The Catholic military order was active for almost 200 years until their abrupt demise. At the height of their power between the 12th and 13th century, the Templars were among the most skilled fighting units of the Crusade period and managed large Christian economic organisations across Europe and the Middle East. But as the public’s distrust for their secrecy increased, King Philip IV of France seized his opportunity to settle his own debts and destroy them once and for all.
Under pressure, Pope Clement V disbanded the order in 1312, but its sudden reduction in power inspired the rise of legends.
And historian Daniel Jones explained why no one benefited from the move during an interview on Dan Snow’s History Hit.
He said: “Philip did not get enough out of it.
“We have to assume, although we don’t know for sure, that the coin in the Templar treasury in Paris ended up in a French treasury.
“That would have been a short-term gain in income, but the Templar lands – where the real wealth existed – were given to the [Knights] Hospitaller.
“The plan must have been to appropriate it, but it didn’t happen, most was granted to the Order of Knights of the Hospital [of Saint John] who then had a real tough 10 years of legal cases trying to secure them.
“It was a futile, wasteful and a tragic attack. It didn’t gain anyone anything.”
But Mr Jones detailed exactly what he thought was the catalyst to their mystique which caused questions to be asked in the first place.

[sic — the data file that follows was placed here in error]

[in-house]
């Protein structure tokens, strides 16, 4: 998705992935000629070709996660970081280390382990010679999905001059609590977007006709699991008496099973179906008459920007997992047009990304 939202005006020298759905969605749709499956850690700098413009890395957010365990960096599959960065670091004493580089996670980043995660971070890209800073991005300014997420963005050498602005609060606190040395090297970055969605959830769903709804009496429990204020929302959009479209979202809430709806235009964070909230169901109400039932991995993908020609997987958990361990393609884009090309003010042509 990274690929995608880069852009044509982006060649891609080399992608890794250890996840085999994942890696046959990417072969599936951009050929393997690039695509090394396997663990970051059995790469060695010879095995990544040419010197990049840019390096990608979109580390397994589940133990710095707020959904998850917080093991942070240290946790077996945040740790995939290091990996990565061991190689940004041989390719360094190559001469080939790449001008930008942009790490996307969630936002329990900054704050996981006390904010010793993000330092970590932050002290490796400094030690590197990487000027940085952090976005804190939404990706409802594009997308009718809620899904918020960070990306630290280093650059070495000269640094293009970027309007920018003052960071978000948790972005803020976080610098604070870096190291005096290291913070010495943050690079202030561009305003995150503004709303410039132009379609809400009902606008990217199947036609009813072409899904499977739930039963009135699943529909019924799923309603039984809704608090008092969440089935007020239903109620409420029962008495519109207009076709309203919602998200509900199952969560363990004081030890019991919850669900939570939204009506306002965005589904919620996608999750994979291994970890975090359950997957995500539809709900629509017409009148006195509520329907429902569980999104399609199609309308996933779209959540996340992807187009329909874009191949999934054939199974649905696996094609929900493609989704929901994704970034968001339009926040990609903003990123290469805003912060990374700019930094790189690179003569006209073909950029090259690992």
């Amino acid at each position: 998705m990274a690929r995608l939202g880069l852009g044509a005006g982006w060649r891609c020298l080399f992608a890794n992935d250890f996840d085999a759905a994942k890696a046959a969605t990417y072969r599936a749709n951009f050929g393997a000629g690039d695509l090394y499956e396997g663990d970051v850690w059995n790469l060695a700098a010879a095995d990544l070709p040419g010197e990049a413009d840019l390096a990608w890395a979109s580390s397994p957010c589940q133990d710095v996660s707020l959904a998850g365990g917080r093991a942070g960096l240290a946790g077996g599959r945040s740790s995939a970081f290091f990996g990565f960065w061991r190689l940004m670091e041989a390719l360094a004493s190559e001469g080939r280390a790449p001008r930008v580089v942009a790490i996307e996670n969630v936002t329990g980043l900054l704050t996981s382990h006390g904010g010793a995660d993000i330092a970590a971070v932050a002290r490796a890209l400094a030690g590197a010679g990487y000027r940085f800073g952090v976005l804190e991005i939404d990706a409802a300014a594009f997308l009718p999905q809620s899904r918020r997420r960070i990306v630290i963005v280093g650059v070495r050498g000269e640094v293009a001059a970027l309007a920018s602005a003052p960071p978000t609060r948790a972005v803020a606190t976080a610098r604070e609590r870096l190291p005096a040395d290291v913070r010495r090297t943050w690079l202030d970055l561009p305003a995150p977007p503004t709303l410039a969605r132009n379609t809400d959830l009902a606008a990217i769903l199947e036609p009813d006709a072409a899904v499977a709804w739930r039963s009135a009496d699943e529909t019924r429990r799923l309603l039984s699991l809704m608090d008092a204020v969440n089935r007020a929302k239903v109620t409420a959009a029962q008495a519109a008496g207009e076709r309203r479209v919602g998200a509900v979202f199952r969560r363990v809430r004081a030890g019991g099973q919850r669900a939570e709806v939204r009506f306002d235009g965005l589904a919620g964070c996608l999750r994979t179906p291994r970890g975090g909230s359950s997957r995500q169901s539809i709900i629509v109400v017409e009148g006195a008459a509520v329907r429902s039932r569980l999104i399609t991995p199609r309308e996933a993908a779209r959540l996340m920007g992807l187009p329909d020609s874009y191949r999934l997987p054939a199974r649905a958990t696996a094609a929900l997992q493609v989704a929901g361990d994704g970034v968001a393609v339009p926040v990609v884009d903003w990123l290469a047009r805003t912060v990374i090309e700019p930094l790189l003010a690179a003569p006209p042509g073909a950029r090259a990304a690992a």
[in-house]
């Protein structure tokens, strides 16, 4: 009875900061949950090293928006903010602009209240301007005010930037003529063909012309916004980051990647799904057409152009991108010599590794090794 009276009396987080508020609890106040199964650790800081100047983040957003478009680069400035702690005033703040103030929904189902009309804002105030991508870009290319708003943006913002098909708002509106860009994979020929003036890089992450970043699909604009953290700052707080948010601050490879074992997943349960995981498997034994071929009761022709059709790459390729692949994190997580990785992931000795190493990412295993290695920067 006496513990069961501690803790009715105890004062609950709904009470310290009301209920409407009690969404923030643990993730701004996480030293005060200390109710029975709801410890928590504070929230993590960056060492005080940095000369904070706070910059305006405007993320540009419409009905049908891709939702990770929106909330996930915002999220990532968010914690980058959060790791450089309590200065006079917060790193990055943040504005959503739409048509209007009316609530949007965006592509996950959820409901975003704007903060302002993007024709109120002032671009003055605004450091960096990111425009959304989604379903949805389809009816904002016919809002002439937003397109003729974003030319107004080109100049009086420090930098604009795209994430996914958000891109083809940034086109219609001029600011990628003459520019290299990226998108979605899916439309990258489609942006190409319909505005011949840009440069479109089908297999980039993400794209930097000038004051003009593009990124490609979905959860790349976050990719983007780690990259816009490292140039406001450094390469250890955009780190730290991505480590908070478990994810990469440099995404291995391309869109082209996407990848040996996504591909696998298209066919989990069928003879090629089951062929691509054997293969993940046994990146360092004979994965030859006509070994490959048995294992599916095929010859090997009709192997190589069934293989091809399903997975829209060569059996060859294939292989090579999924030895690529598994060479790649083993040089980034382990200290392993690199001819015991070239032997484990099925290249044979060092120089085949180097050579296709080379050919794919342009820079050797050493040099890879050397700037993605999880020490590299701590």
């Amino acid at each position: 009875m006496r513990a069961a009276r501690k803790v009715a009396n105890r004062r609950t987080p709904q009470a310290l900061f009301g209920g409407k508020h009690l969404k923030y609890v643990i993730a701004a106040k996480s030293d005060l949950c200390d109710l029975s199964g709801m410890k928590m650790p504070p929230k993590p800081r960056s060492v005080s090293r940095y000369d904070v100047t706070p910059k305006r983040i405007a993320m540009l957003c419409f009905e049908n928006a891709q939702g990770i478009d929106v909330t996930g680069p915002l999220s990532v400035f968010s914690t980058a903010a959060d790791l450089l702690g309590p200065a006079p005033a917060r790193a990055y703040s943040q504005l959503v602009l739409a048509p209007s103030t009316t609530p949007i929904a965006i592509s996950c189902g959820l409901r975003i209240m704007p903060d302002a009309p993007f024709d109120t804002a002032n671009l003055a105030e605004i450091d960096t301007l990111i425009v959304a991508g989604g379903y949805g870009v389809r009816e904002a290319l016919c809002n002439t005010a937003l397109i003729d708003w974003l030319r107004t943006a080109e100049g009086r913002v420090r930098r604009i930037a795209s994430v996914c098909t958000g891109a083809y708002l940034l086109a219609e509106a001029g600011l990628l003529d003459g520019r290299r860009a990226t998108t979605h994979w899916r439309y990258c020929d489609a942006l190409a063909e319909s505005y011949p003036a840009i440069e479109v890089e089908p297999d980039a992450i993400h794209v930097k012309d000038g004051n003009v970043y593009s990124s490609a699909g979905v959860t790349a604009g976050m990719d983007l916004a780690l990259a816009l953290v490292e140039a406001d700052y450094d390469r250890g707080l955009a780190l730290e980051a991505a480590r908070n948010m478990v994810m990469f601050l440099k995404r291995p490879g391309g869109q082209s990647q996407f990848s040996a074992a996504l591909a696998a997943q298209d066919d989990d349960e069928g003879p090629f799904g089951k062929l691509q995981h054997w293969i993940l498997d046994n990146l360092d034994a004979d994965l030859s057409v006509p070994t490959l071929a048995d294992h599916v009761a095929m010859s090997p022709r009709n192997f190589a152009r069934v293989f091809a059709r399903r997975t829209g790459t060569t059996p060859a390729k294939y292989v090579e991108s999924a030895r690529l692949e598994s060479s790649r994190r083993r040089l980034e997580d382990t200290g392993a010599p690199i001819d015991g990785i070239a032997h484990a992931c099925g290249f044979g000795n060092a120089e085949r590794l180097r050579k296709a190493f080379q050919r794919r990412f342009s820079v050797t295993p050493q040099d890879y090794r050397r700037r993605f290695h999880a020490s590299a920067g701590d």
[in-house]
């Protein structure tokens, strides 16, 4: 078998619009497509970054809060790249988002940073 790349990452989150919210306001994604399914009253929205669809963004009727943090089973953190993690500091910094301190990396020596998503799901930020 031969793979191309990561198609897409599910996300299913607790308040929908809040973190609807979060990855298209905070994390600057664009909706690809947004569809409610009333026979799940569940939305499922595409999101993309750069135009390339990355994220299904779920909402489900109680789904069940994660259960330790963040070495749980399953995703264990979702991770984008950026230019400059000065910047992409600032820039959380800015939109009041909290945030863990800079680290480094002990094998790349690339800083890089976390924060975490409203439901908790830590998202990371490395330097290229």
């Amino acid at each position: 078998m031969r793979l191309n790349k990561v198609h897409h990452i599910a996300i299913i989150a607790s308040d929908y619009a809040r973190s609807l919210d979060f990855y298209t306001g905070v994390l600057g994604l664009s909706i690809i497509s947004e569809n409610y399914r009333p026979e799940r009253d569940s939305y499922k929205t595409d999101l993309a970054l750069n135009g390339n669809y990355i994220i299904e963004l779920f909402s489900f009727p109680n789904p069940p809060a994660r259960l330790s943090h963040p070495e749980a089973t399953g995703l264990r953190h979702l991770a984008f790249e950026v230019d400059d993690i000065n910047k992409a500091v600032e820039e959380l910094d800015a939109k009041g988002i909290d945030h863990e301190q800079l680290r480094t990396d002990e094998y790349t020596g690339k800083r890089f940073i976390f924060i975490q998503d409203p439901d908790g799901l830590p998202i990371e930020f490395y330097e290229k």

He said: “A little bit of it comes from their origin – the Temple Mount – which is what they were named after.
READ MORE: Knights Templar unmasked: Lost secrets of Crusaders who ‘carried Holy Grail’ exposed
Some believe the order may have once carried the Holy Grail and the Ark of the Covenant, two items central to Bible scripture, yet never found.
And Mr Jones explained why the gaps in their history may have added fuel to the fire of such claims.
He said: “In Templar history, you have big holes, partly because the central archive – which was moved from Jerusalem to Cyprus, disappeared when the Ottoman’s took Cyprus in the 16th century.
“There’s lots of stuff we don’t know about them and they were legends in their own lifetime – in the King Arthur story they were guardians of the grail.
“The idea of the grail and the Holy Grail is something that has a mystique of its own – mixed with the Templars and you have this incredible concoction of myth and magic.
“This is not just in the 20th and 21st century, it is as much a part of the history of the Templars as the Templars themselves.”
However, the expert does not believe there is much more mystery to be uncovered.
He continued last year: “If the Templars had any secret treasure, it remains secret, but I see no special reason why they did have any.
“As for the Holy Grail, there is a connection, but it’s like the connection between James Bond Spectre and MI6 – it exists in fantasy.
“It’s a very long-running, and one of the most successful entertainment stories of the last 800 years.
“Was the Holy Grail real? No, of course, it wasn’t. It was a trope, a literary idea. We must not mistake it for truth.
“I’m not here to kill the fun, but our job is to present the facts as best as we can. The Templars are no fun without the myth, but just keep the history and myth separately.”
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